Magic Bloom (1999 Winx Club Pilot)


Winx Club Pilot
Early promotional image.
Early promotional image.
Status Lost

Winx Club is a phenomenon in Europe, and has even graced American airwaves twice: first, running from 2004-2009 (dubbed by 4Kids) and a second time, this time around, dubbed by Nickelodeon (2010-present.) While it still hasn't made quite the mark in America that it has in Europe, it's still a considerable success. However, before it became the smash-hit it is today, it went through several test stages, only small pieces of which have seen the light of day.


Magic Bloom (1999)

Magic Bloom footage

The first known incarnation of the series was titled Magic Bloom and was made circa 1999 as a proof of concept. In this stage, the main characters were aged 13-14 instead of 15-16, as they are in the series proper. There are rumors that the characters had different names, but there is no source for this information. Most notably, the series was, at this stage, made for a much younger audience in mind, and the character designs hadn't been finalized. The initial character designs and 20 seconds of footage have both been leaked onto the internet; the source of these are unknown. Some additional, shorter pieces of footage have been released to the public (seen in 4Kid's promotional DVD from 2003, as well as the 4Kids opening) that can't be identified from proper Winx episodes, leading many to believe that these scenes were from the Magic Bloom pilot and were re-used for promotional materials due to the final show not having enough completed footage to use.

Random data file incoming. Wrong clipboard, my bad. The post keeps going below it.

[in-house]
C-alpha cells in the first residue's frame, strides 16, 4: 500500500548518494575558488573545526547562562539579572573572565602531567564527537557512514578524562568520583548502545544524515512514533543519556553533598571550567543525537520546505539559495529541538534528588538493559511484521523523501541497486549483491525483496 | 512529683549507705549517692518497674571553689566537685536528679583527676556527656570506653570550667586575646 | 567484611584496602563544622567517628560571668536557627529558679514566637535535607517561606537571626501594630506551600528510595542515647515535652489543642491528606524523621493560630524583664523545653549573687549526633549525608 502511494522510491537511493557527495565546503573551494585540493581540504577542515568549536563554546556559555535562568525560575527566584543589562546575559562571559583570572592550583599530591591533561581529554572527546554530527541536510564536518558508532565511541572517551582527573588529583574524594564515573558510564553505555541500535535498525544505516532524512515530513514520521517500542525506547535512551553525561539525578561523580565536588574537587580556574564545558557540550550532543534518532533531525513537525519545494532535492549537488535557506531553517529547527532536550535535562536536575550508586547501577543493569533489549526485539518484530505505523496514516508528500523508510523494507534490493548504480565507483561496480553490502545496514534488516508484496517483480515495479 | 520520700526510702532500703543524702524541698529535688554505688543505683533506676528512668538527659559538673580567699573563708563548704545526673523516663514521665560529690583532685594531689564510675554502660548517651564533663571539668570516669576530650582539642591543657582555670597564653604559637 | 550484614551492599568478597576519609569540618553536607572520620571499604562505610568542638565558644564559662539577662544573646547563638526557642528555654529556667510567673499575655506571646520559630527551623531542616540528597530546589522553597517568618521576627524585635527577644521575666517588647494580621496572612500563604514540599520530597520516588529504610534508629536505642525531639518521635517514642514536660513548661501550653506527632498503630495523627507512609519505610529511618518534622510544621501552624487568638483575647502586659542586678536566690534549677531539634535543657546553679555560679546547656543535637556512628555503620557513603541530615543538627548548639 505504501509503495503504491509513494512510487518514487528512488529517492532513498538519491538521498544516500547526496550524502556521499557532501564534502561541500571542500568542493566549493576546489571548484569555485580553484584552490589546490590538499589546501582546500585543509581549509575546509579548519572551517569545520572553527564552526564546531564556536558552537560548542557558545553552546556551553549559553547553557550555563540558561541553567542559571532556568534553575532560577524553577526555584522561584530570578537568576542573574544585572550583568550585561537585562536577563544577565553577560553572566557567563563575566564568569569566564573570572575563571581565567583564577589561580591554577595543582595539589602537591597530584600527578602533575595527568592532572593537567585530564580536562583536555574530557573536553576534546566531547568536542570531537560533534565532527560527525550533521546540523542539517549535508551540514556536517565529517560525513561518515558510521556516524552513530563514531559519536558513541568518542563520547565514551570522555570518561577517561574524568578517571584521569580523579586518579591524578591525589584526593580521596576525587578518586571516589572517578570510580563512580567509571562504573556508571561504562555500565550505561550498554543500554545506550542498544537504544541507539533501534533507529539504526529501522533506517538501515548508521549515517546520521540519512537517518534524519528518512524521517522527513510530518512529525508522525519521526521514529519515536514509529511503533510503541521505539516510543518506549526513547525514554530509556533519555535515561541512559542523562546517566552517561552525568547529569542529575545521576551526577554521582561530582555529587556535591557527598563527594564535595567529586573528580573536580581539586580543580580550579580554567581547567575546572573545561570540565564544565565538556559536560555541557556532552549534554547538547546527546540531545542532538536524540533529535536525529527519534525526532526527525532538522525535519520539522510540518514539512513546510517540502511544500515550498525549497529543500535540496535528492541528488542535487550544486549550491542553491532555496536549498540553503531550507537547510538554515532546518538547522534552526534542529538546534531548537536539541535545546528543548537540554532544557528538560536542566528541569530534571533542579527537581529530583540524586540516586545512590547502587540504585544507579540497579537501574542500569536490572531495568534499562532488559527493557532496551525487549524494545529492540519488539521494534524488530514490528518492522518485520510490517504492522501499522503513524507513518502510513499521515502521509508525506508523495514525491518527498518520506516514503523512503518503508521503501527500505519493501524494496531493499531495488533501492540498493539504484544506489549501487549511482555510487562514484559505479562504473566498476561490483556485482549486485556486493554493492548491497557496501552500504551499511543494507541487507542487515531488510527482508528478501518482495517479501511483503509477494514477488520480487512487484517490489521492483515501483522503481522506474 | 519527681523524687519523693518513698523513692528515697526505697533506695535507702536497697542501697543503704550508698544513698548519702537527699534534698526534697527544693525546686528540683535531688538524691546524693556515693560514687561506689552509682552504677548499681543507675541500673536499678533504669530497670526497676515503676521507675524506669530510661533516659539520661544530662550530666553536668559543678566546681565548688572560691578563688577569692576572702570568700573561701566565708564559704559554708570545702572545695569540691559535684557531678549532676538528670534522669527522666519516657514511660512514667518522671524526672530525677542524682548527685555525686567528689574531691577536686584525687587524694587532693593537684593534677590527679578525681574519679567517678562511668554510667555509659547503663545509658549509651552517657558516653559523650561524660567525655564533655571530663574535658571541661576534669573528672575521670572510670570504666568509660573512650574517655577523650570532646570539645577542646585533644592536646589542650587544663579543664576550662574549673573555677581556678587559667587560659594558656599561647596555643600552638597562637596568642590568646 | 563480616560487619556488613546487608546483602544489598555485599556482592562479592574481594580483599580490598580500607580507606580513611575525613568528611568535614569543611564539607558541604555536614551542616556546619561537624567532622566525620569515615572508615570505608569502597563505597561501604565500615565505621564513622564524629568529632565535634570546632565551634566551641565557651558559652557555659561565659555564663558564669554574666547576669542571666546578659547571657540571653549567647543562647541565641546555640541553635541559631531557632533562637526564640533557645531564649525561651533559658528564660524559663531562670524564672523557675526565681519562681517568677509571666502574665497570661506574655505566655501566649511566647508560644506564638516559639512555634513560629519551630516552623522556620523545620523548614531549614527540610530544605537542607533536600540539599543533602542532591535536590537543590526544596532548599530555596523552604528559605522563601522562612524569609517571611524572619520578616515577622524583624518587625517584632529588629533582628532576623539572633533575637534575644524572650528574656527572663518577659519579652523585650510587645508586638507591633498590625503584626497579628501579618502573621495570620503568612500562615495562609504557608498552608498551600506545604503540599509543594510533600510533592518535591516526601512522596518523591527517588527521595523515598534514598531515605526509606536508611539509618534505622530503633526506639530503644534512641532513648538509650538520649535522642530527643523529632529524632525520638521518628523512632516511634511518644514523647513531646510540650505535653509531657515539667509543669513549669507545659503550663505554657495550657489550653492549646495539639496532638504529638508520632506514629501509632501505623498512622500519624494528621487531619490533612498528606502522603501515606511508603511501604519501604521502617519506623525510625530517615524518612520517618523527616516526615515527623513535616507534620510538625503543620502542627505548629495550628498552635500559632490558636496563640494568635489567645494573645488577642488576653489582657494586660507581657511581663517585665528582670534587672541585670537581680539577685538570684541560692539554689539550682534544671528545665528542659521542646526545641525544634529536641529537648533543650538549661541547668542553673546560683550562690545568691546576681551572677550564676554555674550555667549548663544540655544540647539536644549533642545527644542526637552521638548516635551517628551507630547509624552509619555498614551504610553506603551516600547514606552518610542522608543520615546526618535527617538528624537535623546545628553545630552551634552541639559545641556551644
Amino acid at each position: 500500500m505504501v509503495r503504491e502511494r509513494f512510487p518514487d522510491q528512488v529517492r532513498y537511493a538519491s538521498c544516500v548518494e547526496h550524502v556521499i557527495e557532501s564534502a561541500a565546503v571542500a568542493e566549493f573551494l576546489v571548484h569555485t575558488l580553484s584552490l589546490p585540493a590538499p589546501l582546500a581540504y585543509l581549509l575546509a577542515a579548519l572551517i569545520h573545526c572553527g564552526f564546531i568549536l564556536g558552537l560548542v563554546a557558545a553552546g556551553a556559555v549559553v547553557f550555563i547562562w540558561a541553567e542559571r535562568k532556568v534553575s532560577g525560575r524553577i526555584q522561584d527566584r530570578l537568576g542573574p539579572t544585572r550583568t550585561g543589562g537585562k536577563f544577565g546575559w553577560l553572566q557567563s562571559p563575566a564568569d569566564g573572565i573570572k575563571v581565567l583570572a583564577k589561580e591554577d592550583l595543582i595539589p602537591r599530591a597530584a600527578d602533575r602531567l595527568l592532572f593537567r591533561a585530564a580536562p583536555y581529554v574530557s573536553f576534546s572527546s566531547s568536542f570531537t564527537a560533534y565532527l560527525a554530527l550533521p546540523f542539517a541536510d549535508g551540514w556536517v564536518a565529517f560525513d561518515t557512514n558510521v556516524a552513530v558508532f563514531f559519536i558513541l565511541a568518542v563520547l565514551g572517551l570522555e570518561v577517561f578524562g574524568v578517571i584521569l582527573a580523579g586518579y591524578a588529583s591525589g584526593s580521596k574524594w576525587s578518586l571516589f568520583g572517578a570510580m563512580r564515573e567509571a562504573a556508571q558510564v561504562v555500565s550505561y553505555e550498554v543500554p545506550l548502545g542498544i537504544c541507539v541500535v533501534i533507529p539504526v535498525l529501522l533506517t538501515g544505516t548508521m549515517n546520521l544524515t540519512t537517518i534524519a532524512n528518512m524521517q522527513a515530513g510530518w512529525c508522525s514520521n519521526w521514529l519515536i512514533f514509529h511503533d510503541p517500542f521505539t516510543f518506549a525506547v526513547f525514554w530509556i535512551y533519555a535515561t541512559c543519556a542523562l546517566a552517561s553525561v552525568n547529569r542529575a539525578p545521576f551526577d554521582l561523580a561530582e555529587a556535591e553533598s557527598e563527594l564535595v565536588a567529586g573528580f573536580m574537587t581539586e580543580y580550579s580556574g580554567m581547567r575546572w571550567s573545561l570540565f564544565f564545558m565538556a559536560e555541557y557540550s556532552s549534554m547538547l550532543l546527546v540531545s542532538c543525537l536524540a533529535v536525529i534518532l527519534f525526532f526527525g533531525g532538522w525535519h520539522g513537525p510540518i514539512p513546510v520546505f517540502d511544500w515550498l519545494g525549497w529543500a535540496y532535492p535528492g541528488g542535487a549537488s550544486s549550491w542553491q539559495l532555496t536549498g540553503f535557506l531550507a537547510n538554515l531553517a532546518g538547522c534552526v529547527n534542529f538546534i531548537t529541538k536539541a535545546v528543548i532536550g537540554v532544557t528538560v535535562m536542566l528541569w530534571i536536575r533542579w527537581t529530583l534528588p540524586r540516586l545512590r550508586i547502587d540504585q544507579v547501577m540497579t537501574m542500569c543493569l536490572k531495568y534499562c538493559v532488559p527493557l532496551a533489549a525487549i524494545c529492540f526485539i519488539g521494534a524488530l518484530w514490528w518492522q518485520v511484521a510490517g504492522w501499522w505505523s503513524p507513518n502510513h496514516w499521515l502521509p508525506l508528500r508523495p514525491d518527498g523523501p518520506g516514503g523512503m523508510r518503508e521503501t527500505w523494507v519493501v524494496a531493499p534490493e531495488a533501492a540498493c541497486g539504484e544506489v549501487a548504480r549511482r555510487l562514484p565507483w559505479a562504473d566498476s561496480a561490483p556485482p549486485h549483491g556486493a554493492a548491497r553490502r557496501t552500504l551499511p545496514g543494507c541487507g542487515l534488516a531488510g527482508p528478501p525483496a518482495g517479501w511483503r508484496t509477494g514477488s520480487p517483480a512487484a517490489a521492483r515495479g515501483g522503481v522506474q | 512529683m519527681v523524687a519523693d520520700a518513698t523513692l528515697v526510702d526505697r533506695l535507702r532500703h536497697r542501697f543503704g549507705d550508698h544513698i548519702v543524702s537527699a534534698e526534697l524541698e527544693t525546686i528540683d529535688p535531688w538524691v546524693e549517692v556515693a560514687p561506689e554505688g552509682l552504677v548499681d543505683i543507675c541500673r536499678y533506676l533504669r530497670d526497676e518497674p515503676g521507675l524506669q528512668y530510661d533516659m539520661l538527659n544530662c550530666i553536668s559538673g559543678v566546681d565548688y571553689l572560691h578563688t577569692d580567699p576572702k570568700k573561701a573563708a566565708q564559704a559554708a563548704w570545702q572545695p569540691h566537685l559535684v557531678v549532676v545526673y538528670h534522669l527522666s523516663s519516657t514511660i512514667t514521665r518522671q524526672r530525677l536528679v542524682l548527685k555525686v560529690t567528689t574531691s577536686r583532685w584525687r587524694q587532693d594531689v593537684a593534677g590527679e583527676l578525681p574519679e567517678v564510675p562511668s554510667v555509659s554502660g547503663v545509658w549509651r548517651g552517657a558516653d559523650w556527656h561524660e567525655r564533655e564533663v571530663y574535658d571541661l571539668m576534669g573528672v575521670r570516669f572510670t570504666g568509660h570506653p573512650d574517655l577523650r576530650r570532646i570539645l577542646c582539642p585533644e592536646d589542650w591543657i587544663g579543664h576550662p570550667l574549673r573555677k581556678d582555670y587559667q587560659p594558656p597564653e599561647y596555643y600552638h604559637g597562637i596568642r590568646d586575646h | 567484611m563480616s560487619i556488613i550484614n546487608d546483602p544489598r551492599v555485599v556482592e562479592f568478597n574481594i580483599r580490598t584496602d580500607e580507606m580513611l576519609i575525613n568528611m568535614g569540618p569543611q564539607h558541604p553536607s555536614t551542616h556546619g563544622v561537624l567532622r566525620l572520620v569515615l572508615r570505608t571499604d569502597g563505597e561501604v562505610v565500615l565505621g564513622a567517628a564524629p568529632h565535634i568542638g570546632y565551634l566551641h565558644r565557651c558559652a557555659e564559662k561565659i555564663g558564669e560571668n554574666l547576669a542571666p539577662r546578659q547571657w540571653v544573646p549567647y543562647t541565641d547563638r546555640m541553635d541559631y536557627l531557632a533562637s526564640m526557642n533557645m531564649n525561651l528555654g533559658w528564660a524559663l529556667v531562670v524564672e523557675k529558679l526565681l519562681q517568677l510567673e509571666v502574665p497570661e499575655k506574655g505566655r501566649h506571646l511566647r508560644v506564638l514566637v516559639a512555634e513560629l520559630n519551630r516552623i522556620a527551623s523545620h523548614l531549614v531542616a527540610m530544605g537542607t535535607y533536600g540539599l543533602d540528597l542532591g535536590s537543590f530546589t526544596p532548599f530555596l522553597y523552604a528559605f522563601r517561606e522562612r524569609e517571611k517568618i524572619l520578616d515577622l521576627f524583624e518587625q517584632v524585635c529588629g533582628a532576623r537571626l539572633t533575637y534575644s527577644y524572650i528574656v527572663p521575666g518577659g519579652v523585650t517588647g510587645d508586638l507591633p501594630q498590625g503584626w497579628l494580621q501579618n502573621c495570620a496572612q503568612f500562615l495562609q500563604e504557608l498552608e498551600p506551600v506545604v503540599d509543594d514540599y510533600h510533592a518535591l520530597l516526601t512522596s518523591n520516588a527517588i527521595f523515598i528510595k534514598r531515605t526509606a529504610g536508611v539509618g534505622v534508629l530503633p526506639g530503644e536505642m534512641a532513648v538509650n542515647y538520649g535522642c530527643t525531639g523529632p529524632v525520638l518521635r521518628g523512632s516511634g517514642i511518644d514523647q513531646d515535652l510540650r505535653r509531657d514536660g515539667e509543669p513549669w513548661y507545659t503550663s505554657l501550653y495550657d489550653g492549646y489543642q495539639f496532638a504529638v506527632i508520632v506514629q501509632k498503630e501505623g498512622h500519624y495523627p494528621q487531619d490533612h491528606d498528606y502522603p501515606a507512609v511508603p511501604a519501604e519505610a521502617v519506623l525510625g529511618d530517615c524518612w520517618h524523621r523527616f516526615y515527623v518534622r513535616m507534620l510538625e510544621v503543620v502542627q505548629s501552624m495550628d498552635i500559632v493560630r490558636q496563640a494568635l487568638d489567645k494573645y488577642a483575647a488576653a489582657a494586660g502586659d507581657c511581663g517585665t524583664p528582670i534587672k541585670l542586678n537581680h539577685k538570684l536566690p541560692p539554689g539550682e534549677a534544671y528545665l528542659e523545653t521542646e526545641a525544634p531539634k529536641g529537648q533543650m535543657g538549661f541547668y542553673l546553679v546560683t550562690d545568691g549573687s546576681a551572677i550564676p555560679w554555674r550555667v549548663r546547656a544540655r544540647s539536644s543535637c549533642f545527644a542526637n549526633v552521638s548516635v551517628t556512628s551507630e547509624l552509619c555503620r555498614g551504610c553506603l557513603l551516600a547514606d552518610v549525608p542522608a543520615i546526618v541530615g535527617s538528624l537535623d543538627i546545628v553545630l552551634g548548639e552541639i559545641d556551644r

Additionally, there are claims that 15 episodes were produced under this moniker and aired on Cartoon Network in 1999, and the episodes were later destroyed after it couldn't retain ratings, after which it was retooled into Winx Club, as well as rumors that dolls were designed by Mattel. On top of both claims being completely unsourced, there are no records of Magic Bloom appearing on Cartoon Network at any point in time, no one has come forward with recordings of the series, and funding 15 episodes of an animated series is expensive (Winx Club episodes proper cost $500,00 per episode), so it's very unlikely that a then-small company, such as Rainbow sp.A, would fund an entire series run and then completely destroy the masters because of bad ratings. As for the Mattel rumor, there are no records of Mattel registering any of the alleged original Winx Club names for future use.

What footage that has been found is incredibly grainy and low-quality, meaning that it may be sourced from an early version of Rainbow spA's website. Additionally, all copies of the pilot footage that are currently circulating on the internet has replaced audio, either with the Polish-language version, the original Italian opening, or audio from the American 4Kids dub, indicating that the audio from what has been found may be damaged or nonexistent.

Winx: Just Fairies! (2001)

Even less is known about this stage of the series' development. One image exists with the Winx: Just Fairies! logo, which interestingly also has the finished designs of the three characters who appear in it. This image was on Rainbow spA's website in early 2003. This was presumably the last stage that the show went through before becoming Winx Club.

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